The Times view on what went wrong in the trial of Donald Trump: Failed Impeachment
The blunders of Donald Trump’s opponents have strengthened his hand
Monday February 03 2020, 12.01am GMT, The Times
The impeachment of Donald Trump has been an ugly partisan battle which has reflected poorly on almost everybody. From the outset, given the Republican majority in the Senate, President Trump’s opponents will have understood that they were likely to fail to eject him from office. A more modest hope, however, was to damage Mr Trump’s standing and chances of re-election by forcing a spotlight on to his unpresidential behaviour. In this, they seem to have failed, too.
Mr Trump is only the third American president to face such proceedings, and for all of his shouting about witch-hunts the allegations against him appeared strong. In conversation with the Ukrainian president, Volodymyr Zelensky, Mr Trump stands accused of seeking to tie military aid to a demand that Ukraine provide compromising material on Joe Biden, the former Democrat US vice-president, and on Hunter Biden, his son. Thereafter, when Congress investigated, the White House refused to co-operate.
Technically this could well have qualified as the sort of action that could justify impeachment, but the finer details of the story were murky and the White House’s own transcript of the call was rough and inconclusive. In the words of Mr Trump’s lawyer, Patrick Philbin, “there’s been no proof of a quid pro quo here”.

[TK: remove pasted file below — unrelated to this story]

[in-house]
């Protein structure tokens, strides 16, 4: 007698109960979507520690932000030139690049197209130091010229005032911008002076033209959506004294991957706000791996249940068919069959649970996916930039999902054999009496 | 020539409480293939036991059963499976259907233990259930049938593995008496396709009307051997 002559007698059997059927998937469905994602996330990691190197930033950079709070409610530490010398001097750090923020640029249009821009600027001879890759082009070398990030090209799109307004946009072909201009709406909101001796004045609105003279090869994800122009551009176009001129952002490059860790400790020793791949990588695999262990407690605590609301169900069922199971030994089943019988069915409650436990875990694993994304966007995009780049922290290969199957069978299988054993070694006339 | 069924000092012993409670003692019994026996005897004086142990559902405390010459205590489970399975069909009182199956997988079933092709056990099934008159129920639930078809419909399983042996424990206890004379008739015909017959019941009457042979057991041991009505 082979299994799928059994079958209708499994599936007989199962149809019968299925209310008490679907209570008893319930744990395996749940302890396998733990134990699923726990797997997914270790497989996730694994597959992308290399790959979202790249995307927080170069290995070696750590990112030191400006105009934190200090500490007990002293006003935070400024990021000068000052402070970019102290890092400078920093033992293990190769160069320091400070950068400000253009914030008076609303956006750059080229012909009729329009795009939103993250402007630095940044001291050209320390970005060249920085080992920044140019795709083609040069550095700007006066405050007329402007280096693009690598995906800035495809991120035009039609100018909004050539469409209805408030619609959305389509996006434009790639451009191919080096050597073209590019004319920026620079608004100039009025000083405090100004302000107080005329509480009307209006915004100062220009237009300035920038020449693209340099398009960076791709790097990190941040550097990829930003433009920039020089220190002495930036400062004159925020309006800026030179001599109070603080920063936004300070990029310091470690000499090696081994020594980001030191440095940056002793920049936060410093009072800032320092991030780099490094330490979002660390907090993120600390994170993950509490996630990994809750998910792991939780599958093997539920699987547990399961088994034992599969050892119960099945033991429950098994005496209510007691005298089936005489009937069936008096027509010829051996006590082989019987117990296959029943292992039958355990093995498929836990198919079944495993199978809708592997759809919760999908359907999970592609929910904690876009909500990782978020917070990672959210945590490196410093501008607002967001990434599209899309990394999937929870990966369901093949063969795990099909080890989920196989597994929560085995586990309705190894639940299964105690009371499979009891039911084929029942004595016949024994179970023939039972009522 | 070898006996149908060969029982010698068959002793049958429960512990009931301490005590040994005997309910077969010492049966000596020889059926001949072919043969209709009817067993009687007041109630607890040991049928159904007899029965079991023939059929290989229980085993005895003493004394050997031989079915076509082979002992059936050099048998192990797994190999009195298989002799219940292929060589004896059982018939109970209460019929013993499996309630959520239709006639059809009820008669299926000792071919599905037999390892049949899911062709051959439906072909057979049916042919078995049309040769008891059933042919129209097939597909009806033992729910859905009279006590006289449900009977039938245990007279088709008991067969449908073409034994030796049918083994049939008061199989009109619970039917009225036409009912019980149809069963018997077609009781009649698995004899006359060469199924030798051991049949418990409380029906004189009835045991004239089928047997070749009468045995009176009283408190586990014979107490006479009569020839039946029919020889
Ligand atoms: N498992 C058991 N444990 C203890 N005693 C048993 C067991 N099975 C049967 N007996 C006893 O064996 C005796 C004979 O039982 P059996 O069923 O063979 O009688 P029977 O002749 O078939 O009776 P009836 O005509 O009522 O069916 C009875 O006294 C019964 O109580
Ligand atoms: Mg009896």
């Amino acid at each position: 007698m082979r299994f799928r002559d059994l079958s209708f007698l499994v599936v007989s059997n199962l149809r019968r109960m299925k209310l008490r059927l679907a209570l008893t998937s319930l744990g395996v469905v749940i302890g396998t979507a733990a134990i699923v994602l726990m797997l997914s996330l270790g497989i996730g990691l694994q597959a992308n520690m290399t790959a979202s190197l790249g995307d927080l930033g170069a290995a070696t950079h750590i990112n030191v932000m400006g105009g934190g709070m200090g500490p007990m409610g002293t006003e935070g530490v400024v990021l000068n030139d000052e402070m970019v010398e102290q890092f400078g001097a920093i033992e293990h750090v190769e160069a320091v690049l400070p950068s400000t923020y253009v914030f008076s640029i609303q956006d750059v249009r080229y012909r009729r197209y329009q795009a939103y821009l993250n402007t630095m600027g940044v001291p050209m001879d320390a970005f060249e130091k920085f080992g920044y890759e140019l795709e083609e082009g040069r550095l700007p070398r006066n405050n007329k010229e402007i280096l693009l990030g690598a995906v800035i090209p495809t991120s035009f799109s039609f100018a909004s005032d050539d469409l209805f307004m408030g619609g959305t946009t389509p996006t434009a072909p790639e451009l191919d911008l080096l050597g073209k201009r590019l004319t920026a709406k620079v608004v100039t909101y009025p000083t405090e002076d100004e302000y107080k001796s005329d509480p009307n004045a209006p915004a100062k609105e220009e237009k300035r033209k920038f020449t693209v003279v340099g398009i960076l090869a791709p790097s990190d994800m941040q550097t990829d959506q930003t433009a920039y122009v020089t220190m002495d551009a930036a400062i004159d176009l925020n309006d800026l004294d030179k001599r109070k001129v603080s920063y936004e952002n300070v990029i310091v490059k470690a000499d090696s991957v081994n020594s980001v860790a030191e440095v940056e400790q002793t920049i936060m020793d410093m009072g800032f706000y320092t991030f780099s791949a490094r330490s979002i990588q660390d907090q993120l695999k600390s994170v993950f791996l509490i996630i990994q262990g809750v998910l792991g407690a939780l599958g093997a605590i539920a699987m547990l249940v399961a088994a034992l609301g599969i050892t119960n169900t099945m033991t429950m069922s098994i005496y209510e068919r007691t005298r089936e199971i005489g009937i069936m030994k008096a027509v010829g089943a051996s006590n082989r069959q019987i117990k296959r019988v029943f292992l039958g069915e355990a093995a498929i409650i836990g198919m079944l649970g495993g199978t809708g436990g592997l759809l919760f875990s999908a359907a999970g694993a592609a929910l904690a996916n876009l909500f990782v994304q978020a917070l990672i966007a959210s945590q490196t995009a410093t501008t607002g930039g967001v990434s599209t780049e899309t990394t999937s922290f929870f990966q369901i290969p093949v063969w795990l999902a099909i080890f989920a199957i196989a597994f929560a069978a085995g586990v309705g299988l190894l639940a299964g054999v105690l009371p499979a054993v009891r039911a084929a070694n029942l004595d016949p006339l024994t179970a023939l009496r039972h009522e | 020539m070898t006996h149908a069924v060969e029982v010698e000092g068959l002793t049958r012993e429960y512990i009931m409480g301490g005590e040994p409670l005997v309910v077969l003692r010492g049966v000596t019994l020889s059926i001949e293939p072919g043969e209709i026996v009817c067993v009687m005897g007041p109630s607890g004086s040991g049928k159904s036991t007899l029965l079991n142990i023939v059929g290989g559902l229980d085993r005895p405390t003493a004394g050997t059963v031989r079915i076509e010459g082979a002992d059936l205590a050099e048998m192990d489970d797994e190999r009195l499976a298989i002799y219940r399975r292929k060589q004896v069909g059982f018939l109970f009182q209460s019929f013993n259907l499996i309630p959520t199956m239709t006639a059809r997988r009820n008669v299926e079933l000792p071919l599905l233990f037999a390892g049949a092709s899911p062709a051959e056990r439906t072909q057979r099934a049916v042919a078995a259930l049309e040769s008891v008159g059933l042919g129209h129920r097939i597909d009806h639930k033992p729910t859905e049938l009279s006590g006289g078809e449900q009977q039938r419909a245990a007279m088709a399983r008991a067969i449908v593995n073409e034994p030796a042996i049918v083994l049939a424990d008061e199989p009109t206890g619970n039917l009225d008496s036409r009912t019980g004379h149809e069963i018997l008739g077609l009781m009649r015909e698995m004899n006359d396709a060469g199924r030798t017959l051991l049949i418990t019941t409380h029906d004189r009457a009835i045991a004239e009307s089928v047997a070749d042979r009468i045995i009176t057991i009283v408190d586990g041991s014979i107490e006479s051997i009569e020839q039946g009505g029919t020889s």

To remove Mr Trump from office his accusers needed to show him guilty of “high crime and misdemeanour”, which is a lofty bar. In order to make their case, to the American people as much as to the Senate itself, Mr Trump’s accusers sought to subpoena further documents and witnesses, perhaps subjecting the latter to televised hearings. “We must hear from those who were ‘in the room where it happened’,” was how the House impeachment manager Sylvia Garcia put it on Friday, with the last phrase referencing the title of a new book by Mr Trump’s former national security adviser, John Bolton. Leaked extracts from Mr Bolton’s book appear to support allegations against the president, but the Republican-dominated Senate voted against calling new witnesses. As a result they are almost certain to vote for Mr Trump’s acquittal this week.
Democrats will regard this as a partisan stitch-up even if their own victory would have been one too. Yet while their defeat may have been anticipated, their failure to even land much of a blow on the president leaves them looking like incompetent wreckers. Mr Trump, triumphant in his escape, has been gifted a victory over the political establishment that he can crow about on the campaign trail. While nothing technically prevents him from being impeached again, it is deeply unlikely with his majority support in the Senate now so solid.
In the absence of dramatic testimony the process will have served to solidify minds rather than change them, reinforcing America’s political polarisation. Today the next presidential race kicks off in earnest with the Iowa caucuses. Mr Biden, almost certainly the candidate whom Mr Trump most fears, lags in Iowan polls behind the senator from Vermont, Bernie Sanders, whom the president understandably fears less. it is time for the Democrats to grasp that the best way to dislodge Mr Trump from the White House is via the old-fashioned route of beating him in an election. A failed and farcical impeachment may have made that a harder task.